The 2020 Nobel Prize in Physiology or Medicine has gone to three virologists—Harvey J. Alter, Michael Houghton, and Charles M. Rice—who worked over three decades to identify the hepatitis C virus and show that it can cause viral hepatitis, cirrhosis, and liver cancer in people exposed to infected blood. Although global inequities in treatment remain, their work allowed the development of sensitive tests for the disease and effective antiviral drugs, said Nobel Committee member Gunilla Karlsson Hedestam at a press conference in Stockholm to announce the award. “These developments have saved millions of lives worldwide,” she added.
Joe Grove, who works on viral immunity at University College London says the work of these researchers and those who built on their work is a “fantastic success story of how basic research can be translated into treatment.” He adds that “given we’re in the middle of a global pandemic, it is a reminder that basic science and virology can deliver solutions.”
In the 1970s, two hepatitis-causing agents were known: the hepatitis A virus, which spreads through water and food and causes an acute version of the disease, and hepatitis B, which is transmitted through bodily fluids, including blood, and causes a chronic form. But hepatitis B virus alone couldn’t explain the number of people who developed hepatitis after a blood transfusion.
At the US National Institutes of Health, Alter set out to understand why. He discovered that there was a third, as yet unknown infectious cause of viral hepatitis, then referred to as non-A, non-B hepatitis. But for over a decade, the cause evaded detection.
At pharmaceutical firm Chiron, Houghton managed to identify viral DNA fragments in the blood of chimpanzees infected with the uncharacterized virus. By translating those fragments into viral proteins, Houghton and his colleagues then screened infected patients’ blood for antibodies that reacted to the viral proteins. That work helped identify the family of virus that caused the disease and suggested a way of testing for it. The paper that announced the findings also coined a new term for the virus: hepatitis C virus or HCV (Science 1989, DOI: 10.1126/science.2523562).
During the 1990s, Rice, then at Washington University in St. Louis, managed to develop a full clone of the virus and show that it was the cause of the unexplained cases of hepatitis caused by blood transfusions (Science 1997, DOI: 10.1126/science.277.5325.570).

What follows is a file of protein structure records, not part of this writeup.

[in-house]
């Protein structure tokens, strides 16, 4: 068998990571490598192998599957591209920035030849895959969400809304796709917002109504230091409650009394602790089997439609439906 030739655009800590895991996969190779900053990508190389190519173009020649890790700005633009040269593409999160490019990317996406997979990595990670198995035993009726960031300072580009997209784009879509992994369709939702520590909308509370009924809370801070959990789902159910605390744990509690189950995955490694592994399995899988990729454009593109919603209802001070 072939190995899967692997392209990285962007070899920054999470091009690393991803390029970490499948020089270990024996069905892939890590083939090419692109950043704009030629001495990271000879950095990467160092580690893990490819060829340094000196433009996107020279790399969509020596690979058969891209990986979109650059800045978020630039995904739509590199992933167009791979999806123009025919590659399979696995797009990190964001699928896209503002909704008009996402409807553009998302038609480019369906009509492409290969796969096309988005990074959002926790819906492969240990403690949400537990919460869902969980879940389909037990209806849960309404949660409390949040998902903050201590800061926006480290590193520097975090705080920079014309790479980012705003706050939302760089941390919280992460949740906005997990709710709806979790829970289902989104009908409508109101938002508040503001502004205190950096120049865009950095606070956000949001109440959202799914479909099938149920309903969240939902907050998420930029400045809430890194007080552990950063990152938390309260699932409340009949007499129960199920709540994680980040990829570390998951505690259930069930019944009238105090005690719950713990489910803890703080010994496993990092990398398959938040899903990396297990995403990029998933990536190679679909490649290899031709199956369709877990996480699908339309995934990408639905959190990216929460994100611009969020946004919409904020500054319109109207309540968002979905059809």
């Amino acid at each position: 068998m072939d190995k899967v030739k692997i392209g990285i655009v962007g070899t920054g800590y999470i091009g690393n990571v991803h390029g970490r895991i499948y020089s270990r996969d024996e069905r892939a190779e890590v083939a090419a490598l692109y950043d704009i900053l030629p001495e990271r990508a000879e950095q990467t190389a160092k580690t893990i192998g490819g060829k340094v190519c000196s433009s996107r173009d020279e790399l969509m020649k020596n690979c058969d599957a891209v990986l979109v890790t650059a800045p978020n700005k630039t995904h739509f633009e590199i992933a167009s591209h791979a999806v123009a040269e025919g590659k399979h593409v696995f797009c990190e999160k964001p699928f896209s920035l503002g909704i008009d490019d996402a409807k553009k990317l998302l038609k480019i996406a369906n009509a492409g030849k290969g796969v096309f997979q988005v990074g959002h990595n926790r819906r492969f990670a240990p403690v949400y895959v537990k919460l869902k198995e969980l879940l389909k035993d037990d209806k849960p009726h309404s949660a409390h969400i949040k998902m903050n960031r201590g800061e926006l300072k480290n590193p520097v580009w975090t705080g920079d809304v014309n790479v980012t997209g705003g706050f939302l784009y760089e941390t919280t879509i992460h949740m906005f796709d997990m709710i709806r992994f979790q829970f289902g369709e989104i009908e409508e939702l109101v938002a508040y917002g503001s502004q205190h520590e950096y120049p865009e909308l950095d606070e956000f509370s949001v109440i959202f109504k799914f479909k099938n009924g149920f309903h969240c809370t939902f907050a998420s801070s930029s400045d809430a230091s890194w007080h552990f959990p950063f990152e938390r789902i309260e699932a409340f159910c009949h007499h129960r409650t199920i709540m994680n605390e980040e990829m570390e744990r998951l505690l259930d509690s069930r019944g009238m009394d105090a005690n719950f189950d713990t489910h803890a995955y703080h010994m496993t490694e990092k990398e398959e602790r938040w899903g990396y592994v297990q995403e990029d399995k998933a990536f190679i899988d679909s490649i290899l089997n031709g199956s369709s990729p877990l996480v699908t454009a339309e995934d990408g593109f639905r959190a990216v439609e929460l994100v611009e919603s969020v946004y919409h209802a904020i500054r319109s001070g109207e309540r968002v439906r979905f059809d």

Before these discoveries, “it was like Russian roulette to receive a blood transfusion,” said Nils-Göran Larsson, another member of the Nobel Committee.
The awarding of this year’s Nobel Prize to Alter, Houghton, and Rice is “well deserved” agrees virologist Michael P. Manns at Hannover Medical School, although he notes he would have liked to include a fourth name if Alfred Nobel’s will allowed it. He tells C&EN that University of Heidelberg virologist Ralf Bartenschlager’s work developing engineered versions of HCV paved the way for the development of drugs to treat the disease. Nevertheless, he adds, this is an award whose time had come and researchers working in the field had expected it for a few years. “The pieces have come together,” he says, “we can cure the disease now.” Perhaps, he says, hepatitis C could become the first chronic viral disease to be eliminated by treatments rather than by vaccines.
Michael J. Sofia, who helped invent the HCV treatment sofosbuvir, better known as Gilead Sciences’ Sovaldi, tells C&EN in an email that Alter, Houghton, and Rice set the stage for the work that went into discovering the small molecule drugs for HCV. “Today, millions of individuals who were living with the specter of HCV have been cured with these safe and extremely effective drugs, and there is a real chance of eliminating HCV as a global health problem.”
Each of the researchers will get a third of the approximately $1.1 million prize money, but the usual Nobel festivities have changed due to the ongoing coronavirus pandemic. Laureates will receive their medals and diplomas in their home countries and the awards ceremony will be virtual.
When asked about the parallels with today’s COVID-19 pandemic, Larsson said that the key problem for virologists remains the same and that identifying the virus responsible is “a critical moment.” But today, the techniques that can be used are “dramatically” different.
UPDATE: This story was updated on Oct. 5, 2020, to include additional comments and a piece of art.